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Effective Product Manager: Work with Design
Working well with cross functional team is one of the essential skills of a product manager. In the last article I discussed working with engineering. In this one, I'm going to talk about working with design (specifically product designers), which is another pillar of the core product team.
In case you missed them, here are the previous articles in Effective Product Manager series:
I'll discuss in 4 parts:
Why is it important to work well with design
What does design look for in a PM
Principles of working with design
Why Is It Important?
Design is one of the 3 pillars of a core team (Engineering, Design, Product) that together bring products from concept to live. Design, like engineering, focuses more on the HOW's (how to solve the problems, whereas PM focuses more on the WHAT & WHY). Specifically, they focus most on the users: who are they, what their needs are, what are their motivations, what are some challenges and pain points they're facing in their use cases, and then how to create the best user experience for them.
Of course, PM cares immensely about the users too, just like how one should also care about the business and technical solutions. But think of Design as the function that's specialized in user needs and experience. Their design artifacts, mocks and specs are just their outputs, fed by their deep and broad understanding and considerations for the users.
So do you as a PM, care about users and want to build the best product experience that solve their problems? I thought so. Make sure you partner well with design.
What Does Design Look For in a PM
Here's the top ones in my experience:
Partnership: they want to be treated as equal partners in the product journey (vs dictatorship that treats them as mock up delivery resource). They want to be brought along as early in the phase as possible to understand users and what we're solving for. They want to have a say in product decisions.
Leadership & Clarity: similar to engineering, they look to you to lead with context, rationale, and structured decision making. This does not conflict with their desire to participate in product decisions. Because at the end of the day they want you to be responsible for the right decisions to be made.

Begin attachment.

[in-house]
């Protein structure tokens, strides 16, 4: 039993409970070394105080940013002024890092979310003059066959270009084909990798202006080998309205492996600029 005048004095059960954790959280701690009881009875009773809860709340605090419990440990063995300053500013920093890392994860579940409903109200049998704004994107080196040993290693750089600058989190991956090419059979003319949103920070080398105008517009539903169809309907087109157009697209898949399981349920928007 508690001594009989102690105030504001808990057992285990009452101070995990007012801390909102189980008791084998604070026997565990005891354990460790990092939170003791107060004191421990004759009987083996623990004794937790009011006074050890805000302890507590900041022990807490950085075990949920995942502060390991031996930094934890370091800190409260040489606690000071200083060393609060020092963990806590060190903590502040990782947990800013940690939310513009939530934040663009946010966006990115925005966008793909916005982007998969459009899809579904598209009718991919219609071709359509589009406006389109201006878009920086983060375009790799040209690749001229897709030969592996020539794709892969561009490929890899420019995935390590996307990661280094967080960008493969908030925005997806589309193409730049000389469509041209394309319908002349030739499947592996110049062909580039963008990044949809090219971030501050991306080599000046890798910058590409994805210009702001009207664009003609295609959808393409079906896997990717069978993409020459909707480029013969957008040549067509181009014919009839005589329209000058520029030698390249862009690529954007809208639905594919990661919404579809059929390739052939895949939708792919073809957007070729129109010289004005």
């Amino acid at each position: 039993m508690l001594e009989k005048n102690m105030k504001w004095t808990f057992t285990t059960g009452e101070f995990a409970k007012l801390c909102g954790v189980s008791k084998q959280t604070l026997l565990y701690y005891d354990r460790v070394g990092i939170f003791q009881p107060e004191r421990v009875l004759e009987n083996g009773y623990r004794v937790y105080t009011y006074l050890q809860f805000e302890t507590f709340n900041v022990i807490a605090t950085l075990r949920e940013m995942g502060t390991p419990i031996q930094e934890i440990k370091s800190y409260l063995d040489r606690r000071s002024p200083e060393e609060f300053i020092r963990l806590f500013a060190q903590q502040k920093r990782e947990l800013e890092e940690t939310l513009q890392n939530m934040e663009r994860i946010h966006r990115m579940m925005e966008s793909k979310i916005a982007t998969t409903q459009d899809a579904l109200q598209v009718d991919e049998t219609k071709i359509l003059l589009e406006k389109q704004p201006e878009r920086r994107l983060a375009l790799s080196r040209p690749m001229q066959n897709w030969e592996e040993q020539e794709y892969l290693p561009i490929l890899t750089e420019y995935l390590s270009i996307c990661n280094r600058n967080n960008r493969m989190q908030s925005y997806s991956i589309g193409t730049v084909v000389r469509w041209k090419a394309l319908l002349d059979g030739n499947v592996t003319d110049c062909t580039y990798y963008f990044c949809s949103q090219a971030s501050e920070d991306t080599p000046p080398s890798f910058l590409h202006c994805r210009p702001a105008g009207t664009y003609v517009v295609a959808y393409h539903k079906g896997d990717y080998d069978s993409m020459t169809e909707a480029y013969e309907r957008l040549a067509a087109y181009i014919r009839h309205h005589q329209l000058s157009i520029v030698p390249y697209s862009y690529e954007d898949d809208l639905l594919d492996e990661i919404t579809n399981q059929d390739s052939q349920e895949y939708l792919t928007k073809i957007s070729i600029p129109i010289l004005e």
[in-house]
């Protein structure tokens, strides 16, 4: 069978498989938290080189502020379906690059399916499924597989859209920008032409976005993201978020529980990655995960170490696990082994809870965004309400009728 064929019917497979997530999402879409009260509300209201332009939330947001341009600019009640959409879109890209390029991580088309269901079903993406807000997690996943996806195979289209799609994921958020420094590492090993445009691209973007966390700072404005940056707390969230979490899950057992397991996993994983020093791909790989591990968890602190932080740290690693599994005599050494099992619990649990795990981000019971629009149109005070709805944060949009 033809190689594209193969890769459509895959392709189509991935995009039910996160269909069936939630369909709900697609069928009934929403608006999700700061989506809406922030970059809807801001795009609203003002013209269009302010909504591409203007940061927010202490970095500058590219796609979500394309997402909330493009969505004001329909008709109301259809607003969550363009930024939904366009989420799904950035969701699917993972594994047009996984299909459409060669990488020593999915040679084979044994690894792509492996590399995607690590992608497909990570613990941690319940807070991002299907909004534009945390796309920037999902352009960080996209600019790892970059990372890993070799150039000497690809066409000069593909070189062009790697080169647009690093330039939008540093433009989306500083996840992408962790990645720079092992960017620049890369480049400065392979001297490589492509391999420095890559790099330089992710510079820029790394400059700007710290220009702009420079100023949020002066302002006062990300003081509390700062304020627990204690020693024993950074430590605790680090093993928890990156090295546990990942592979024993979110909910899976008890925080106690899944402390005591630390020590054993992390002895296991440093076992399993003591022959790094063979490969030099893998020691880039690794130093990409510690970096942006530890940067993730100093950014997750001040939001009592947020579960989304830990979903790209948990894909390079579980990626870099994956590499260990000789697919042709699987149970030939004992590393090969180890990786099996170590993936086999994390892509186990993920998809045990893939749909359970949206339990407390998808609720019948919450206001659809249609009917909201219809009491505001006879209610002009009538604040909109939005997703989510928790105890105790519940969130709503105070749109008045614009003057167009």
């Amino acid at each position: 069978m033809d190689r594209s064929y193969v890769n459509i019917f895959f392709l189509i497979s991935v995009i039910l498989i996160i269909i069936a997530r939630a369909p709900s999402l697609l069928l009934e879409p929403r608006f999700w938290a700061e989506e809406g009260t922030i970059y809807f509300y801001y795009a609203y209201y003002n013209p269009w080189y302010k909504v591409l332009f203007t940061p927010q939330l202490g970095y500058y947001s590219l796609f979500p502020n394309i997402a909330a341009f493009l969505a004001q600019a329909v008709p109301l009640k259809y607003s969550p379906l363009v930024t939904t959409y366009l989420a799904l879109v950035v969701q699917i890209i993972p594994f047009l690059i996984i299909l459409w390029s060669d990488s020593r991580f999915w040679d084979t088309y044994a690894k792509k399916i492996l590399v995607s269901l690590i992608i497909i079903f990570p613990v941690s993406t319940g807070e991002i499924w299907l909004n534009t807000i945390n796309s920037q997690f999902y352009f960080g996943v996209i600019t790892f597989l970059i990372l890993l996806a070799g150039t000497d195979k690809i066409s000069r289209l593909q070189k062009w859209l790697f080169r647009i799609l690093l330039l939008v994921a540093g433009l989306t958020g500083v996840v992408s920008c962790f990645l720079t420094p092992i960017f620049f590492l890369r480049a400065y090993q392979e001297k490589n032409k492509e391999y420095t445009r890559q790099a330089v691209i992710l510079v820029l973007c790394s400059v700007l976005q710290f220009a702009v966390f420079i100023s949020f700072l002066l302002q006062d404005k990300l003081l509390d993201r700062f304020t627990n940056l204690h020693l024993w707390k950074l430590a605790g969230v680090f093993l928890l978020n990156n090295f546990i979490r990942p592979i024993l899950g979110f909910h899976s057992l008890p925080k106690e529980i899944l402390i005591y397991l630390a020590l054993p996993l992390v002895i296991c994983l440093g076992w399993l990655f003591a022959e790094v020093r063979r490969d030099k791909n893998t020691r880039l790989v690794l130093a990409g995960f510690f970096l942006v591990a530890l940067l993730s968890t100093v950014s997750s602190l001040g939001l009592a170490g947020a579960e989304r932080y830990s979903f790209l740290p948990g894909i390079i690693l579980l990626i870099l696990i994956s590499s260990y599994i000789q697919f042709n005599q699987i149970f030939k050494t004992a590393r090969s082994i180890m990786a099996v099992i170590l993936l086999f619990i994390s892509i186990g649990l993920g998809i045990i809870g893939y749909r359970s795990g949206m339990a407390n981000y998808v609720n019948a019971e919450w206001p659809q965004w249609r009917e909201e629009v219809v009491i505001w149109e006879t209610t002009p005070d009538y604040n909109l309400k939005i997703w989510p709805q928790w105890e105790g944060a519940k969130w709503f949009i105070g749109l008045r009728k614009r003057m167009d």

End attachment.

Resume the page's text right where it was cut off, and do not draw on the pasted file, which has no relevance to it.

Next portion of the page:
Respect: respect their expertise, creative native of the work, and that details matter. A button is not always just a button. It's the whole package that makes the whole user experience.
Top 3 that have worked well for me:
Context, Not Control: Provide the right context: what are the business needs, who are we serving, what problems are we solving, why they're important etc. or whatever is missing for design to do their best jobs. Give them full ownership on what they do. Don't dictate on how to solve a problem or even how to design it.
Define the Partnership, Flexibly: The partnership aspect is important. It's equally important to define this partnership flexibly, depending on your design partner's strengths/weaknesses, preferences/motivations. There's no one-size-fits-all line of "this is what a PM does vs this is what a design does".
Explicit Feedback: to provide feedback to design deliverables, don't just say "this is better than that" or "no this is not going to work", but make sure you provide the why, focus on the goal and the problem we're solving (i.e. does the design solve the problem and accomplish the goal, why or why not). Your feedback should not be based on pure intuition. Or even if you have an intuition without any data to back it up, mention that explicitly egoless.
I value design partnership a lot. But what if I'm missing a dedicated designer on my team at this point?
Remember, a PM does whatever it takes to move things forward toward your product goals. No designer to create mocks to unblock your engineers? It'd be great if you know the basics of mocking things up, or there are numerous options you can work directly with engineering to just agree on some basic UIs that get the jobs done for the time being and worry about aesthetics later; or you prioritize some backend/infra work that requires no/minimum UI changes.
What if my design partner and I disagree on design options?
There's always only one best answer. It's not your preference. It's not her/his preference. It's to make it a structured decision, focusing back on the goal. Our goal is to improve users efficiency in this specific workflow. What are some key drivers that impact efficiency? Can we use these drivers as evaluation dimensions on the options you and design are debating about?
Design always came up with a lot of "fit-n-finish" (minor UI details) gap tickets near the roll out, and I have a hard time prioritizing these over other functionalities or projects. This makes her/him unhappy. What do I do?
On the surface, this appears to be a trade off where we balance "respecting design craft" vs" what moves the needle for the business". I believe the better approach is to bake this into the acceptance criteria even before the engineering work starts. Making further UI changes after "code complete" for functionalities always seems like overhead. When we define it as a part of the scope and also establish the culture of building it per design spec, we would have much less trade off decision to make at the tail.
How do you work with Design? What are some of your tips and challenges? I'd love to hear about them! Contact me.
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